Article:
New leadership sought for music festival
As the Rolling River Music Festival celebrates a successful 10-year run on July 21, the music event's founders and sponsors are preparing to hand it off to new leadership.
Community response to the free, outdoor event and the venue they helped to create has exceeded their expectations in every respect, according to Scott and Anne Jones of the Jones Family Foundation.
On July 4, 2009, the new Central Park Bandshell made its debut in the renovated park with vocalist Roseanne Cash and the Sheldon Brass Band playing the "1812 Overture" complete with cannons (on top of the Citizens Building) and church bells.
Scott Jones credited Bill Foot with coordinating that event. "It really was a magnificent start" to what became known as "Red Wing's living room." Police estimated a crowd of more than 2,000 people.
Since then, Jones said, "It's beyond anything we expected" The park and bandshell are used for all sorts of activities, from weddings and concerts to arts gatherings, school events, church services and other gatherings. "We really thank the community," he added.
The Sheldon Theatre has always been the partner who assisted in securing the entertainment, and Jones cited a list of others who make the Rolling River Music Festival a community-wide event:
Red Wing Shoe Co., Jones Family Foundation, Lawrence Transportation, the Hedin family, Wilson Oil, Sturdiwheat, Red Wing Construction, Anderson Center, Edward Jones, Indigo Properties, Gary and Pam Alvord, Paul Tollison State Farm, Nybo Caldwell Banker, Syverson Truck Center, Automated Equipment, Merchants Bank, Red Wing Chevrolet, First Farmers & Merchants Bank, and Missy Donkers.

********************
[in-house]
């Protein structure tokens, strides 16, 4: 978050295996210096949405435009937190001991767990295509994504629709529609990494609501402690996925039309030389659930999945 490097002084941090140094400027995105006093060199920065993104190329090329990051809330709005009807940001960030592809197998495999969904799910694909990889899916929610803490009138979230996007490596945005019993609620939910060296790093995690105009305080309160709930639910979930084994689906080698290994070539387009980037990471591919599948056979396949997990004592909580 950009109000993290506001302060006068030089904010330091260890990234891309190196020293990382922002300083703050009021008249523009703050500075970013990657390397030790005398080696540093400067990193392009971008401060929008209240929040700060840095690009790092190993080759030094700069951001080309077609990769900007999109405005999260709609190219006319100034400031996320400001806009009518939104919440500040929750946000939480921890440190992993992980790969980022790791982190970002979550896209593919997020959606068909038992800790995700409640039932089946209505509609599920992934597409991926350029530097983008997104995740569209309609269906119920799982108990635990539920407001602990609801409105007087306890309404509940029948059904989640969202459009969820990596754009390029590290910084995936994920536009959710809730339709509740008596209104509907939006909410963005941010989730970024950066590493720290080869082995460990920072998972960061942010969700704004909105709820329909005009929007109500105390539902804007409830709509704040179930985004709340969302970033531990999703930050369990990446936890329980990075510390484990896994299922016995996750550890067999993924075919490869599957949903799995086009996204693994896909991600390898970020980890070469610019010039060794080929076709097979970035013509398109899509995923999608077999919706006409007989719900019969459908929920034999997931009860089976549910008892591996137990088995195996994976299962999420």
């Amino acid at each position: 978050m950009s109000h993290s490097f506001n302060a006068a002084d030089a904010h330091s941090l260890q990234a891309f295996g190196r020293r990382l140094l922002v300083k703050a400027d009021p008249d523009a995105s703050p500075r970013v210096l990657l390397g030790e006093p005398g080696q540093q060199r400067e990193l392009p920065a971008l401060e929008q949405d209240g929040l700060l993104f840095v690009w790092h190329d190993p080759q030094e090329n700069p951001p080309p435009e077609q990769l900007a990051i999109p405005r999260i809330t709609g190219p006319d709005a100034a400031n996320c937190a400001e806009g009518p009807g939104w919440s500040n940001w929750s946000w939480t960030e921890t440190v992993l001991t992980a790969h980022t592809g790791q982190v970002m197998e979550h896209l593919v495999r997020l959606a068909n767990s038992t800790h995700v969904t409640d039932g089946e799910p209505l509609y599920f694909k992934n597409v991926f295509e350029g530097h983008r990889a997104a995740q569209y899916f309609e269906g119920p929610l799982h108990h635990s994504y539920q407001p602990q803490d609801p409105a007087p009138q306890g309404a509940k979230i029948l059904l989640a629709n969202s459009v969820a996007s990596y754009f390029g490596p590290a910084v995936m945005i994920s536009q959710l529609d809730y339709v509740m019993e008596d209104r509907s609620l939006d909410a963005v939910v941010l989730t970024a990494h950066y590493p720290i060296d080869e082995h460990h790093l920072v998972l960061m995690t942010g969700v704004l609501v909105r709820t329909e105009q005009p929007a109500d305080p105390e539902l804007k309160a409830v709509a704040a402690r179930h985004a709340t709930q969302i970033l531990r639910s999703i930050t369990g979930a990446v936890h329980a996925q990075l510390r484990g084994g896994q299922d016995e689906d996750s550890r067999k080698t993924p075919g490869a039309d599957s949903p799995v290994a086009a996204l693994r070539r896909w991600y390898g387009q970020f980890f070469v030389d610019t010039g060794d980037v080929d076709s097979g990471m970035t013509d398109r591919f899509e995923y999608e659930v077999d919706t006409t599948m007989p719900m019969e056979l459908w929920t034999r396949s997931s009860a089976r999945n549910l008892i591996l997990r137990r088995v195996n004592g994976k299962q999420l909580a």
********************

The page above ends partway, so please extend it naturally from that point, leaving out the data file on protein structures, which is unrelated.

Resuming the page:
With their support, the concert has remained a free, family-friendly event.
Three years ago, Jones said, the sponsors all agreed to create a reserve fund so that the 10th annual festival would be "more special" in terms of national talent.
In observance of the anniversary, the Jones Family Foundation also made a new investment in Central Park — lighting in the trees and the limestone structures including turrets on the side of the band shell.
"The 10th is the perfect time for us to hand off the Rolling River Music Festival to a younger group of people," said Jones, chairman of the foundation. The sponsors are hopeful that it has enough traction to continue, perhaps with a combination of entities involved.
They hope someone will come forward, keep the name and logos if they want, and keep the festival ... rolling.